Wyden alleged that President Trump, having failed to persuade Congress to repeal the ACA, is now engaged in a “sabotage crusade” to wreck it.
CMS said that in the 2018 Open Enrollment period, navigators received $36 million in federal grants, but enrolled less than 1 percent of the entire federal exchange enrollment population. Agents and brokers assisted with 42 percent of enrollment for plan year 2018, which cost the exchange only $2.40 per enrollee to provide training and technical assistance, the federal agency said.
Ammons said the CMS comparisons of navigators and agents are misleading.
“First, our organization assists tens of thousands of Georgians to enroll each year,’’ he said. “We provide one-on-one, in person assistance to just a few thousand. These tend to be individuals from underserved, hard-to-reach populations. CMS is being selective in which metric they choose to compare. Additionally we generally do not compete with agents and brokers for these hard-to-reach populations,’’ which he said were “generally cost-prohibitive for agents to effectively serve.’’
Laura Colbert of the consumer group Georgians for a Healthy Future noted that navigators serve people in communities that lack health care resources.
“In yet another blow to Georgia consumers, the administration has announced that it will cut navigator funding by 84 percent from 2016 levels,’’ Colbert said Wednesday. “Navigators provide local, unbiased in-person assistance to help individuals and families enroll in and use their health insurance. They play a particularly important role in Georgia communities where consumers lack Internet access, health care resources are scarce or language barriers exist.
“During a time when the administration is making numerous, often confusing changes to health insurance rules and regulations, more consumer assistance is needed, not less,’’ Colbert added.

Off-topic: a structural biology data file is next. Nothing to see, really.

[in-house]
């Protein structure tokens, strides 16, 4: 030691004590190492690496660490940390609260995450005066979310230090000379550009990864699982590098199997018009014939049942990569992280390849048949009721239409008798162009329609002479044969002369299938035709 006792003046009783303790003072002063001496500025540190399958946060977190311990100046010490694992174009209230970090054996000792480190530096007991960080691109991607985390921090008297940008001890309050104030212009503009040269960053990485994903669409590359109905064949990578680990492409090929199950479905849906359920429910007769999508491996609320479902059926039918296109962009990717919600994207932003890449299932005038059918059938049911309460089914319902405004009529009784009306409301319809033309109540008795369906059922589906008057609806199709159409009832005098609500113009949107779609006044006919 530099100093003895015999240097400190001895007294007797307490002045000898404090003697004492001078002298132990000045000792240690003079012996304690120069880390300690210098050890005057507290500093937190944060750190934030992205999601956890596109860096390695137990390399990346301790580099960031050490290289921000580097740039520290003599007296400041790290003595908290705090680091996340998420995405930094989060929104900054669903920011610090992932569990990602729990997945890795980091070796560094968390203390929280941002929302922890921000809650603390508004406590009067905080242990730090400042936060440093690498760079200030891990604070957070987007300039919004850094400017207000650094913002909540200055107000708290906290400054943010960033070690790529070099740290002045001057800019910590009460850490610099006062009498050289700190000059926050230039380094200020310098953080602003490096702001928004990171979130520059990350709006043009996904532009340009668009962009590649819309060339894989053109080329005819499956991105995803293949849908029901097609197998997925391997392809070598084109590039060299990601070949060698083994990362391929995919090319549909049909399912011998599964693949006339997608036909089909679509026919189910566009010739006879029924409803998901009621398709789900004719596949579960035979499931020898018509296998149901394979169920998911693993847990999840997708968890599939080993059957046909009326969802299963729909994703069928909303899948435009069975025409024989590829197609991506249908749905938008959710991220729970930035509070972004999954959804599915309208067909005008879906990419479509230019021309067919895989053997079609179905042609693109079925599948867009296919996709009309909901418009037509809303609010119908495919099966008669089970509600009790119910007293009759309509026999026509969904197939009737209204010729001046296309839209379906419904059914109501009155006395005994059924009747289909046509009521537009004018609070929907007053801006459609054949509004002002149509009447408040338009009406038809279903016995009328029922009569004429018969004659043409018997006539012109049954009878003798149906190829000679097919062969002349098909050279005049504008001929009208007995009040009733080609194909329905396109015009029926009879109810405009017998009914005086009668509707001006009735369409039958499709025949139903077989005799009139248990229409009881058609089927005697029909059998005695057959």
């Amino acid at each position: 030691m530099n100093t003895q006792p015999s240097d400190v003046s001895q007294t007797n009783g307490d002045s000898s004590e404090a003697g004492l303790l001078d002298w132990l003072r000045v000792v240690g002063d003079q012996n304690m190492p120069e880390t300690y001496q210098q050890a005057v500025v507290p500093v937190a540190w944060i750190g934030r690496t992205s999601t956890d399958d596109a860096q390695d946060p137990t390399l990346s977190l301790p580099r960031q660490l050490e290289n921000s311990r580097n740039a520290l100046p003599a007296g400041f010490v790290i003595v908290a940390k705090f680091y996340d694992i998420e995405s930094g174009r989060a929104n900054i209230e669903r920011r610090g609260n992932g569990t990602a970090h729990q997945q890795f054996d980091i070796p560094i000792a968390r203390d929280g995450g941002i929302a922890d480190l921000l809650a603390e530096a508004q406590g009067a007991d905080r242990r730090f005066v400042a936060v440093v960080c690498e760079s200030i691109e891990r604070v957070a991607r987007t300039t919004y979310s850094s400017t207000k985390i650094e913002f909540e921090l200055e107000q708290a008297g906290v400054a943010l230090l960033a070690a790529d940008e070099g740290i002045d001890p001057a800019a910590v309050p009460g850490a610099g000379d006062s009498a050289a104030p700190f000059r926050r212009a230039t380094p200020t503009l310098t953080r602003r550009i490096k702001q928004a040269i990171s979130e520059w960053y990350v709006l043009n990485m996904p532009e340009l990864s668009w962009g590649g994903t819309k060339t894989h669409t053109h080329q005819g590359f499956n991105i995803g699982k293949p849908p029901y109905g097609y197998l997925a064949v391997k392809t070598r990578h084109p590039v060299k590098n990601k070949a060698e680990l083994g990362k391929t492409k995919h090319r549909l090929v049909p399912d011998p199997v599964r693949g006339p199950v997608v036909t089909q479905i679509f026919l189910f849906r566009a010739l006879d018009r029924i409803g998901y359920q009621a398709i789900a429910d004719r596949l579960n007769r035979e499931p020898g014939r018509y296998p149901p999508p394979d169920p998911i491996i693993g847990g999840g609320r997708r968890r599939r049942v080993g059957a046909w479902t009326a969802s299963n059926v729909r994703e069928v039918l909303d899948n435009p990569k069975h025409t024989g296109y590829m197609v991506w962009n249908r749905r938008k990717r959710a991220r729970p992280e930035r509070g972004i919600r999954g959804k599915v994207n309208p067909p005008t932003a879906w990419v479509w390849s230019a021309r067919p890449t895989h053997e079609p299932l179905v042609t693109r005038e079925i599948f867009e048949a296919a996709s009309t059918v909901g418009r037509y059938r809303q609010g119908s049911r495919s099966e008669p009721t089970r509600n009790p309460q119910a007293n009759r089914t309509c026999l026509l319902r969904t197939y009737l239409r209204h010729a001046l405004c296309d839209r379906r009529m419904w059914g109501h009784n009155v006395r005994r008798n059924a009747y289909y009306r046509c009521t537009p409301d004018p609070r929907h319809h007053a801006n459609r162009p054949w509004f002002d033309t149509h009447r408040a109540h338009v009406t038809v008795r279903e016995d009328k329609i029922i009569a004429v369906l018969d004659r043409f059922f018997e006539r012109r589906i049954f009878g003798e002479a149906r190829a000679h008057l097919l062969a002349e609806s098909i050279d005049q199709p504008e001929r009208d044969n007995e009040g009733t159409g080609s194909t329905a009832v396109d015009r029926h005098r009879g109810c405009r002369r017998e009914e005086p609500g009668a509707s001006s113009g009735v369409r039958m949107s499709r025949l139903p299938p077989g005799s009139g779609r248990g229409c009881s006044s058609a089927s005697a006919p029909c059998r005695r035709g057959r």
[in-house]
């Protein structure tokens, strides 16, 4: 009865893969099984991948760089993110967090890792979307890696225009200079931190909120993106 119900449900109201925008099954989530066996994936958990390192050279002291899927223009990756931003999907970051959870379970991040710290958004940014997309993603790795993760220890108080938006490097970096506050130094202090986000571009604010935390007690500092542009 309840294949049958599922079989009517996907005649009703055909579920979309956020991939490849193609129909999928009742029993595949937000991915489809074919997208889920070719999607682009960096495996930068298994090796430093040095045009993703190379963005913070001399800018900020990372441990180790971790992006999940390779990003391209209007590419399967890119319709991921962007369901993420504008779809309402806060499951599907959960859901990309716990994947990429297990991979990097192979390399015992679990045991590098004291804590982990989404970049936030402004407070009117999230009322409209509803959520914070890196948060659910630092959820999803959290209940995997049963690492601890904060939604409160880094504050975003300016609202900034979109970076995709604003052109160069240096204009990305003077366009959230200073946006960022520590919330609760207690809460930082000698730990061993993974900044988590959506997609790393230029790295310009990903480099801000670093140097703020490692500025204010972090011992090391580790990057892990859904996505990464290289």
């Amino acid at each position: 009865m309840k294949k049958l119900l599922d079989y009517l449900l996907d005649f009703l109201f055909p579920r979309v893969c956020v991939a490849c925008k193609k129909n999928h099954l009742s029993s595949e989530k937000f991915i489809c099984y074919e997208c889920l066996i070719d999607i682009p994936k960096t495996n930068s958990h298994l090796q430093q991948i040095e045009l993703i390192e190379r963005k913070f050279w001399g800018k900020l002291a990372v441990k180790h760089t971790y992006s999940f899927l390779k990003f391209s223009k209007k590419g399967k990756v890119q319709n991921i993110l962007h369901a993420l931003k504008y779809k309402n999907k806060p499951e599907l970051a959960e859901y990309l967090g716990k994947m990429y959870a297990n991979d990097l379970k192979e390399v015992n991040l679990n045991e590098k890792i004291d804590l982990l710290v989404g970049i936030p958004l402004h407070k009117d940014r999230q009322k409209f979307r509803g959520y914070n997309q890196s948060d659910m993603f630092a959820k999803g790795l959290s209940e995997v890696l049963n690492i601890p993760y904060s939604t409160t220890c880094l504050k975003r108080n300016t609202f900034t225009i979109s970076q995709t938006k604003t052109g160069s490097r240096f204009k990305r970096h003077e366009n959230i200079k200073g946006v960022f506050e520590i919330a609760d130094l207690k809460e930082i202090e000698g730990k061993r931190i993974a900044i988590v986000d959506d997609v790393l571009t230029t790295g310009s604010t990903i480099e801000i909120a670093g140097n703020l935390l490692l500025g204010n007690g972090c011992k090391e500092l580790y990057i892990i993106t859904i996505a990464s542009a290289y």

Ammons said that if Insure Georgia is selected to remain Georgia’s ACA navigator organization, “I believe we will be uniquely positioned to do the most with the reduced funds.’’
Navigators typically do much of their work during open enrollment season, which this year begins Nov. 1. Supporters say they are especially important because the open-enrollment season became shorter starting last year, the Wall Street Journal reported.
The New York Times noted that insurance companies typically push their own products to exchange customers, while navigators are not supposed to favor or recommend a specific company or product. Agents may receive commissions from insurers — typically modest payments for exchange plans — but navigators are generally forbidden to accept compensation from insurers.
During last year’s open enrollment period, the Trump administration cut the budget for advertising the exchanges by 90 percent, from $100 million in the 2016 open enrollment period to $10 million in 2017.
The administration also has asked a court to strike down parts of the ACA in an ongoing lawsuit brought by 20 Republican state attorneys general, including Chris Carr of Georgia.
The health law, passed in 2010, has survived court challenges in the past, but the cooperation of an administration in such a lawsuit is a new factor.